These results show large employment and, often ignored, deadweight losses of both mandated employers' and workers' contributions and are thus encouraging of policies to increase job creation by lowering nonwage labor costs.

ABBREVIATIONS

IV: Instrumental Variable

OLS: Ordinary Least Squares

doi: 10.1111/j.1465-7295.2009.00190.x

APPENDIX A1. LABOR REFORMS IN PERU IN THE 1990S

According to Saavedra (2000), labor laws were very restrictive, protectionist, and cumbersome. In the early 1990s, Peru went through a process of "structural" reforms that were intended to make labor markets more flexible.

Blue Collars and White Collars

Before the reforms, there was a strong distinction between white- and blue-collar workers, so that firms had to have different payrolls with different payment frequencies for these two types of workers: blue collars were paid on a weekly basis, while white collars on a monthly basis. Blue collars had more benefits than white collars, which reduced the relative hiring of blue collars (Chacaltana 1999). The reforms eliminated the strong distinction between them, so that both are considered workers with same severance payments and other benefits. Firms are also free to choose the frequency of payment to their workers.

Firing Costs

Up to the 1990s workers in Peru enjoyed absolute stability at the workplace, a right that was protected by the Constitution. The labor reform changed this completely by introducing the "unfair" firing, that is, workers can be fired without any justification, just receiving a severance payment. In 1996, after several changes, firing costs for unfair dismissals were established at one and a half monthly wages for every year employed at the firm, with a ceiling of 12 wages. The reform also extended "fair" dismissals to include workers' bad conduct and low productivity and introduced technological, economic, and structural reasons as valid causes for collective layoffs, that is, dismissals of not less than 10% of the workforce.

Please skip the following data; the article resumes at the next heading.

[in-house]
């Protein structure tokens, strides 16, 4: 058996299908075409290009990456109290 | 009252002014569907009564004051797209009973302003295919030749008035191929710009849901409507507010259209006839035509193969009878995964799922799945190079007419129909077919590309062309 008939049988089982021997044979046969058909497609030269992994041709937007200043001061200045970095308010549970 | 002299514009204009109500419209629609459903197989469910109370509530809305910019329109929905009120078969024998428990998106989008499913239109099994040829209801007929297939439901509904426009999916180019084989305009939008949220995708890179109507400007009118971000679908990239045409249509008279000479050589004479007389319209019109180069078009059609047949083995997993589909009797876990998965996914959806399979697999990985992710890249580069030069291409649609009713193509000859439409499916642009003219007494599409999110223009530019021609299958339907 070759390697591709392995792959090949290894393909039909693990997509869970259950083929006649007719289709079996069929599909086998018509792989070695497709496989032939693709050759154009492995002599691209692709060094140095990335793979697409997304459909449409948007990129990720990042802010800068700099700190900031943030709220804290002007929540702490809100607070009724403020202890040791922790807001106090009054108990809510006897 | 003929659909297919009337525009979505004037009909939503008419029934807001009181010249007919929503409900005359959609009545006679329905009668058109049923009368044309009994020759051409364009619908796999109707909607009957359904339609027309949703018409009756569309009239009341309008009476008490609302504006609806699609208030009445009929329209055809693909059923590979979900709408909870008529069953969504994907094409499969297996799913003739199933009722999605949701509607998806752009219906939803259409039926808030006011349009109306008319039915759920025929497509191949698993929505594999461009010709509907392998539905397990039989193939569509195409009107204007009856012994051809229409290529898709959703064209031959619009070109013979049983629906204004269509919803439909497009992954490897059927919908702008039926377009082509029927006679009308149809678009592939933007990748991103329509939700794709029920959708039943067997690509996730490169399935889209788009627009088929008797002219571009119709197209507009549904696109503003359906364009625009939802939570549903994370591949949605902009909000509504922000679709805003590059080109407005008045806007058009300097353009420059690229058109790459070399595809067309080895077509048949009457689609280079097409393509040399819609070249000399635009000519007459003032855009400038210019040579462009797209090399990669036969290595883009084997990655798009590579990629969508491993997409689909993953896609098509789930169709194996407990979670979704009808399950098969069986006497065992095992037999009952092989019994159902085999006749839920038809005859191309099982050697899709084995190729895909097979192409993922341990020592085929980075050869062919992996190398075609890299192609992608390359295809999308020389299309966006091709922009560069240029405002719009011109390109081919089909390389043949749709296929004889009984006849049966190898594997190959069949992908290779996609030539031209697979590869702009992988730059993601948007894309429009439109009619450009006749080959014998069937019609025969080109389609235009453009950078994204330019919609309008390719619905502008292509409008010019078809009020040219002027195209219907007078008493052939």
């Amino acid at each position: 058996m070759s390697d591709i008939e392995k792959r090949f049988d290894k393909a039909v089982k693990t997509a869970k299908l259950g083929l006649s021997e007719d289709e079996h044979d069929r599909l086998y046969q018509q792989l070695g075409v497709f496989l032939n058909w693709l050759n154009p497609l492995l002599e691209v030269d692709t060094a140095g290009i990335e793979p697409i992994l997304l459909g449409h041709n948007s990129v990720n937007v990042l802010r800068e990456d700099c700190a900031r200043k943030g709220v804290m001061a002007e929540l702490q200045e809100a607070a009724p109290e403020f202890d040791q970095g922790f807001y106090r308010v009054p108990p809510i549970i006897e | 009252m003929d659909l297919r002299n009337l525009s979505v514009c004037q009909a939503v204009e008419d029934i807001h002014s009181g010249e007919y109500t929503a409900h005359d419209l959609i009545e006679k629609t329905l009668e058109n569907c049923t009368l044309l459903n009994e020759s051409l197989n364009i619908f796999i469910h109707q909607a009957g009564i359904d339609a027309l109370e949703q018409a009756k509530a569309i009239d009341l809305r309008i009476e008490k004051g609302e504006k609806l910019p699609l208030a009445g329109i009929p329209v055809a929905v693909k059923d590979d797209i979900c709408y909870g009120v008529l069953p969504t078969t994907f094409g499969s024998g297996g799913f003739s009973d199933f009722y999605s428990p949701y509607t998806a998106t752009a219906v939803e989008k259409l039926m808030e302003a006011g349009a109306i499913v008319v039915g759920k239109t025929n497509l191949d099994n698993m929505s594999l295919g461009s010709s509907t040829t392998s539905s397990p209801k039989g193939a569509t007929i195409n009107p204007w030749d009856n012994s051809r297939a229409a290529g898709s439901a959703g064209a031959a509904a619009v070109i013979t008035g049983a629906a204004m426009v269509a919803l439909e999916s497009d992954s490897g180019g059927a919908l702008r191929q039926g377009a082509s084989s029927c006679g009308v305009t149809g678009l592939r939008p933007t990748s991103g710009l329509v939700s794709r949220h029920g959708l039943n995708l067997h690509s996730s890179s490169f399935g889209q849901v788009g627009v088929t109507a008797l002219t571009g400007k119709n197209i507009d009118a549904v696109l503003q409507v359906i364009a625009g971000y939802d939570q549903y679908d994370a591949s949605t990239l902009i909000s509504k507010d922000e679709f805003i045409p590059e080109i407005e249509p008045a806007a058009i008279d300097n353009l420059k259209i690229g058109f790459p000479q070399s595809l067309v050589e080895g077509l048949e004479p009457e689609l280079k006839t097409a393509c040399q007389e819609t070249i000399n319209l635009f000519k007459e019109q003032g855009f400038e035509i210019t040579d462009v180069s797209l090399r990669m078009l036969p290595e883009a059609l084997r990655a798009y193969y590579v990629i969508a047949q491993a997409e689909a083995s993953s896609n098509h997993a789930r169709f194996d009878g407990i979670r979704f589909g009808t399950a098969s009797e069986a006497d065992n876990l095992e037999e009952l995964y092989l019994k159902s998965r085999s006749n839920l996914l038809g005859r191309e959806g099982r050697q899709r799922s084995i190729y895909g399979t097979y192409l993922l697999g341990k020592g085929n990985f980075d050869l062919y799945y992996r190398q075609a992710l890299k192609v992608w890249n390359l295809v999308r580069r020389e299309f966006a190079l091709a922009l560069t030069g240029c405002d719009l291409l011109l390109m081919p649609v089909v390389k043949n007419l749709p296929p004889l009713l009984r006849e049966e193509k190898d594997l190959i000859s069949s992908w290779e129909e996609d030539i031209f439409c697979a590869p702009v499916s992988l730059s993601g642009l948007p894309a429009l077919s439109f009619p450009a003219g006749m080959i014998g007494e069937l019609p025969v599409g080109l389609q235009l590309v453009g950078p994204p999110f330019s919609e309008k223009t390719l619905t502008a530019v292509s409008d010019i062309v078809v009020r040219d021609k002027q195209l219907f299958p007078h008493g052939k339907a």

Temporary Contracts

Before the reforms, temporary contracts required written authorization by the Ministry of Labor, had a maximum duration of 1 yr, and were renewable only for 1 yr. The labor reforms allowed temporary contracts of several durations and without any authorization by the government. Workers under these contracts have the same benefits as workers with contracts of undetermined duration; however, if the employer fires a worker before the term of the contract, the firing cost of the permanent contract applies. These contracts can be of 1 yr, with a maximum renewal of 5 yr. The law also allowed temporary contracts for a specific work or service of a determined duration and with different frequencies.

These labor reforms made the labor markets more flexible by eliminating absolute job stability, reducing firing costs, and allowing temporary contracts without any duration restriction. They also simplified payroll management by equalizing white- and blue-collar workers.
TABLE A1
Additional Wages as a Percentage of Basic Wages
(June 2004)

Additional Concepts
of Wages % of Basic Wage

Compulsory weekly rest 13.30
Nonworking holidays 3.33
Family assignments 2.70
Two monthly wages 16.67
Vacations 8.33
Tenure bonus 9.72
Total additional wage 54.05


APPENDIX A2. LEGAL NONWAGE LABOR COSTS